(previous post appears to have been overtaken by an actual riot)
From a Guardian commentisfree comment: "its just a little bit perverse to ask a shelf stacker to contribute more of their taxes so that a student can go to university for 3 years"
This sort of argument I've been seeing a lot lately, it's clearly going around, especially in the context of arguments over benefits. It's the classic tax protestor argument: find the easiest target of a government spending program and the worst example of taxation (e.g. little old ladies sent to prison for non-payment of poll tax), then play one off against the other. People who haven't been to university attacking the funding of it; people without children attacking the payment of child benefit; British nationals questioning why any benefits should be paid to non-nationals; people who hate art questioning arts funding; etc.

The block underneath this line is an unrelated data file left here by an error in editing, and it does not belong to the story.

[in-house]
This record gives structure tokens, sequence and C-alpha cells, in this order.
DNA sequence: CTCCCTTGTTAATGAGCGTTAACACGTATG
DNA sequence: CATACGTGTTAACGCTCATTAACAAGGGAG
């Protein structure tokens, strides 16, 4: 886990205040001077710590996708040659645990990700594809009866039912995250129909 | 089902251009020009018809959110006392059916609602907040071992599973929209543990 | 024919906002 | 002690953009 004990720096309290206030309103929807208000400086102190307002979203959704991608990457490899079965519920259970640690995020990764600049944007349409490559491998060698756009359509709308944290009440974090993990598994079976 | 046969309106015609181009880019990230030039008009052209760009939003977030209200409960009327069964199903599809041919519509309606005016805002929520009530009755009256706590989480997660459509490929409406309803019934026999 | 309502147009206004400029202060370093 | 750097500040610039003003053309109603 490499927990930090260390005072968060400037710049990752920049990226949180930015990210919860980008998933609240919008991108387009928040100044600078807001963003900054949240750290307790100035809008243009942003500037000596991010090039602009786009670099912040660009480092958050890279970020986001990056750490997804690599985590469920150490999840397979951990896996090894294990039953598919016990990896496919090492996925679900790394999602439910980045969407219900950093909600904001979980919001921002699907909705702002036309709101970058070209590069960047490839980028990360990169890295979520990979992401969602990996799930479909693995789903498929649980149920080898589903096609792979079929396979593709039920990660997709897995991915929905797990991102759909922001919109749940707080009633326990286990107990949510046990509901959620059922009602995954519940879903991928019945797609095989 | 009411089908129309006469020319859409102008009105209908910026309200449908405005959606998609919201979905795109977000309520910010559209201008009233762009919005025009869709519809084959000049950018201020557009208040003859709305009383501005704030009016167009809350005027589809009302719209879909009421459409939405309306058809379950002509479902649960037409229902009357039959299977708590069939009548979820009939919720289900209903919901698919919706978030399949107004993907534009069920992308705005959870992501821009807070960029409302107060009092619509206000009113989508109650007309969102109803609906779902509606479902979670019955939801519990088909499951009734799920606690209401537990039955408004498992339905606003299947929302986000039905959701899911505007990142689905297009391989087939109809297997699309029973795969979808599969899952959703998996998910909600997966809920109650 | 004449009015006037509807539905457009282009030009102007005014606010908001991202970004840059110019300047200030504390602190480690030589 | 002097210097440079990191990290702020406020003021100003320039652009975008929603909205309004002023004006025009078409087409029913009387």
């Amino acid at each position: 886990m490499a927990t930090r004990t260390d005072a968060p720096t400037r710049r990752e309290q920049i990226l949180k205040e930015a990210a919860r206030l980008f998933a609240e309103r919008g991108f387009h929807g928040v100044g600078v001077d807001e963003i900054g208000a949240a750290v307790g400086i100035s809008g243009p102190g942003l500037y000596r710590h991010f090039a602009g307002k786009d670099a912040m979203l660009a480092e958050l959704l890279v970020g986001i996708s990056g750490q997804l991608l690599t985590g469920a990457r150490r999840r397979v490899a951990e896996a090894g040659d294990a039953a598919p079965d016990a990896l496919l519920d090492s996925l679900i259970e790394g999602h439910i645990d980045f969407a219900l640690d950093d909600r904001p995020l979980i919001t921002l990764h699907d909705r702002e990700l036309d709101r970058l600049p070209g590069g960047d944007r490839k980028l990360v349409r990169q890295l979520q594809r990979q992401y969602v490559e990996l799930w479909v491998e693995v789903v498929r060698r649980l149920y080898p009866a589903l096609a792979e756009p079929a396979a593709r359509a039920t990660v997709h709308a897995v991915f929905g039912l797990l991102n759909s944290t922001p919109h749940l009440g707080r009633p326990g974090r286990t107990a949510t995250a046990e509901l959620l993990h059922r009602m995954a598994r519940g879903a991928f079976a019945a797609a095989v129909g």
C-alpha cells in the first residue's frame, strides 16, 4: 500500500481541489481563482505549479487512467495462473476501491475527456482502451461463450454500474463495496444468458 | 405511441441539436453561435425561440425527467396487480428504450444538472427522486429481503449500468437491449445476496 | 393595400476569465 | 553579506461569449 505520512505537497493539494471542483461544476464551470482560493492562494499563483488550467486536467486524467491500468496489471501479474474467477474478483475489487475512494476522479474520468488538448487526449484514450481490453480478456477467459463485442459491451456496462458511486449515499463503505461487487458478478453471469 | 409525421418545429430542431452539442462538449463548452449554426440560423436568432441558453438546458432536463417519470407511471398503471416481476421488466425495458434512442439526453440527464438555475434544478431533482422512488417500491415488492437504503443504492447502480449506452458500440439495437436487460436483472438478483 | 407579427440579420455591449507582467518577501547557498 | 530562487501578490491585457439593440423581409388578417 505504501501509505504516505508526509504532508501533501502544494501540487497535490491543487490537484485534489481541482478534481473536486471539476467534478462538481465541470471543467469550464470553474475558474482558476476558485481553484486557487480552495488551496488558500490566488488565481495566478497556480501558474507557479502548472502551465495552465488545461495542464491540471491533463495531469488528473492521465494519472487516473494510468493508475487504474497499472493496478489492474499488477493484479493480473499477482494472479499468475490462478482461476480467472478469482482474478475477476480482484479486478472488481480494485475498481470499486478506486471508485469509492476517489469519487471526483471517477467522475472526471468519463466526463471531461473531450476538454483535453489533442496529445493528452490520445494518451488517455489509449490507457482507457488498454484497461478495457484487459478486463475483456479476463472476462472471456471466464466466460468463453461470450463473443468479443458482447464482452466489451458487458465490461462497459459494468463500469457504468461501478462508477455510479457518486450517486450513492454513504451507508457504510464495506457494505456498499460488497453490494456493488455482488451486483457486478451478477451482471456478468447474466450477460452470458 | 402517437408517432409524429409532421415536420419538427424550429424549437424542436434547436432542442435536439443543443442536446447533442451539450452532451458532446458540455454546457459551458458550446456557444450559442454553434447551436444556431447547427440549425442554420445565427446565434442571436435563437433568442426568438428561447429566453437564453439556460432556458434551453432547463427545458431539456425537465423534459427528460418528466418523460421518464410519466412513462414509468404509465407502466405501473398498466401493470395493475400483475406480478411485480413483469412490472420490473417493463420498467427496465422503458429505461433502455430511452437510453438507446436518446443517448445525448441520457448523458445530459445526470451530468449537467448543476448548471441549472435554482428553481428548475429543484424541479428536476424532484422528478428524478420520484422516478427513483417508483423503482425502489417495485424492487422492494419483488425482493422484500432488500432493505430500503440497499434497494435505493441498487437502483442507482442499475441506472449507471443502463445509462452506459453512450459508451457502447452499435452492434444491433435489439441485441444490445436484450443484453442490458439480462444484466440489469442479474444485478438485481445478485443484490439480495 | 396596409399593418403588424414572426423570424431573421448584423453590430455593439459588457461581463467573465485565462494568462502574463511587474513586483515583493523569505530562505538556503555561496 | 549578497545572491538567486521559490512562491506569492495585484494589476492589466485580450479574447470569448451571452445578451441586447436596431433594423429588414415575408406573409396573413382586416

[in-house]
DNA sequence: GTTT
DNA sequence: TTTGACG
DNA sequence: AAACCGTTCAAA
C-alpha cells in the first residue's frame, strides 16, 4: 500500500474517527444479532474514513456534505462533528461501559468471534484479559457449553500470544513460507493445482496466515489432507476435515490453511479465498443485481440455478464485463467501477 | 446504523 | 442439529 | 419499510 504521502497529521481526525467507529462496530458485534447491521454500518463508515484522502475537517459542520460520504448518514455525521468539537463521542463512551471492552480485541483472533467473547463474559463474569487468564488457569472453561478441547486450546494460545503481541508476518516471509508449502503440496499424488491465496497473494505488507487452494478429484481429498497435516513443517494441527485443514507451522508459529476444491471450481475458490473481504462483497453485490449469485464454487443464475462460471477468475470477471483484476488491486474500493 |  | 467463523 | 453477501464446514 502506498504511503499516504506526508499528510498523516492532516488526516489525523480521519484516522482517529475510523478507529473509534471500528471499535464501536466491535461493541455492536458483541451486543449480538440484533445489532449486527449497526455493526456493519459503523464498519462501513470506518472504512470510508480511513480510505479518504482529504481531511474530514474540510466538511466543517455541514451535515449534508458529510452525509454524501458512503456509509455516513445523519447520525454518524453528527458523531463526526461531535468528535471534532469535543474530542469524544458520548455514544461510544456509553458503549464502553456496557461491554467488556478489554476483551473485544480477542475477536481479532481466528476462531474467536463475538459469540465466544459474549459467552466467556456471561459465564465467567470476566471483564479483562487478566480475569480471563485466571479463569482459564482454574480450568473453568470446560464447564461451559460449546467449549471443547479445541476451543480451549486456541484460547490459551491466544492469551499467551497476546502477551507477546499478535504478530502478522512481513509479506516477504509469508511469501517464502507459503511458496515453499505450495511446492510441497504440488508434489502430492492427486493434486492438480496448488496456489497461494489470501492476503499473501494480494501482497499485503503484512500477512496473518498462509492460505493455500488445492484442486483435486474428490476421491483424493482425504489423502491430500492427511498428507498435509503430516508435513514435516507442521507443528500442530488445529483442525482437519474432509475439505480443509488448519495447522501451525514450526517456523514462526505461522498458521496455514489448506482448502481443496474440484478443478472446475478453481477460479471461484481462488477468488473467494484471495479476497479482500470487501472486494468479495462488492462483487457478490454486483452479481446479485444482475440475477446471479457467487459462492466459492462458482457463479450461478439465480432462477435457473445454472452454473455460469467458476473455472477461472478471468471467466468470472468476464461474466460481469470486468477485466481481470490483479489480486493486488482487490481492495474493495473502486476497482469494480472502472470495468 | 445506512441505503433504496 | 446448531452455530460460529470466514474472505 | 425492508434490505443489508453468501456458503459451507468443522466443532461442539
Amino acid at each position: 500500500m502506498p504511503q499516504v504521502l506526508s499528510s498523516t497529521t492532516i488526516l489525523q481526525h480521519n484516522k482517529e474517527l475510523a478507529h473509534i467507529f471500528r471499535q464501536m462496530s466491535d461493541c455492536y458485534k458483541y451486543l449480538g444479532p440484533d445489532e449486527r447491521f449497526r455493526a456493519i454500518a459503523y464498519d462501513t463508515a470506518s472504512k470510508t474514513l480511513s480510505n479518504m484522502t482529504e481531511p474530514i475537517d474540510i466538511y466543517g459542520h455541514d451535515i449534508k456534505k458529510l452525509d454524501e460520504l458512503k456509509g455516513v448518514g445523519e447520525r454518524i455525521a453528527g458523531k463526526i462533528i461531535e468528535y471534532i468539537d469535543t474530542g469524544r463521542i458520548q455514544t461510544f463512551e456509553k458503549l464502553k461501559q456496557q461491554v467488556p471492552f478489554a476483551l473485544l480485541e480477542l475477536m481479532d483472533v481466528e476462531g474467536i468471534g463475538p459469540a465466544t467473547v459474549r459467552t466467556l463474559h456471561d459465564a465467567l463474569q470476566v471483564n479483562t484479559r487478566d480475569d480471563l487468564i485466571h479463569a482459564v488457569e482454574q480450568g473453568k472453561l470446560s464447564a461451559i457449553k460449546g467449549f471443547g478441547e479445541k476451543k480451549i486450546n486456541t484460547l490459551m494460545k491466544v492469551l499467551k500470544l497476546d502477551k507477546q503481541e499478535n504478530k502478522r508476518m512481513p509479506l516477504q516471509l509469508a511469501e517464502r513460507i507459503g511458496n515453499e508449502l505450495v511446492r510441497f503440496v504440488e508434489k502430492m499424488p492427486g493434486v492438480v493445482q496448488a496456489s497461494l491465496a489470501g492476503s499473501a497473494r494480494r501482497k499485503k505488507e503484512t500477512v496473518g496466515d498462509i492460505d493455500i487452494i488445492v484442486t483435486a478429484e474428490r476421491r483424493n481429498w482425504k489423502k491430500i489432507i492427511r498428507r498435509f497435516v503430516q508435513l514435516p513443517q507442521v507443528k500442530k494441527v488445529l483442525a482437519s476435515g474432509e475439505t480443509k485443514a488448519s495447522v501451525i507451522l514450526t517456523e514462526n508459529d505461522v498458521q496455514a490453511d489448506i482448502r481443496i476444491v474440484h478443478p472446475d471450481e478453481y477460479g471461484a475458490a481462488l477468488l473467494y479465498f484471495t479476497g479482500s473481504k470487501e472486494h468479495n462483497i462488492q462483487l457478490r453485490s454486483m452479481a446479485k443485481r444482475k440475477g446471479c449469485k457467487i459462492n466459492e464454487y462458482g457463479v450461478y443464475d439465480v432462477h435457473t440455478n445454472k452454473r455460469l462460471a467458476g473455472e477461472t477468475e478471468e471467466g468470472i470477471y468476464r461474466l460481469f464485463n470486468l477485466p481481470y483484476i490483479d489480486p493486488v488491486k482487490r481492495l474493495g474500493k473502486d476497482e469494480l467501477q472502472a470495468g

The Conservative party is quite happy to encourage this sort of thing, as it facilitates a miserly government agenda through eroding social solidarity. I say "miserly" rather than "small"; one which tells less well of people that there is no money while spending it on boondoggles. (In fairness the current government is cancelling the vanity projects of the previous one while not yet starting its own, apart from cyberwarfare and free schools)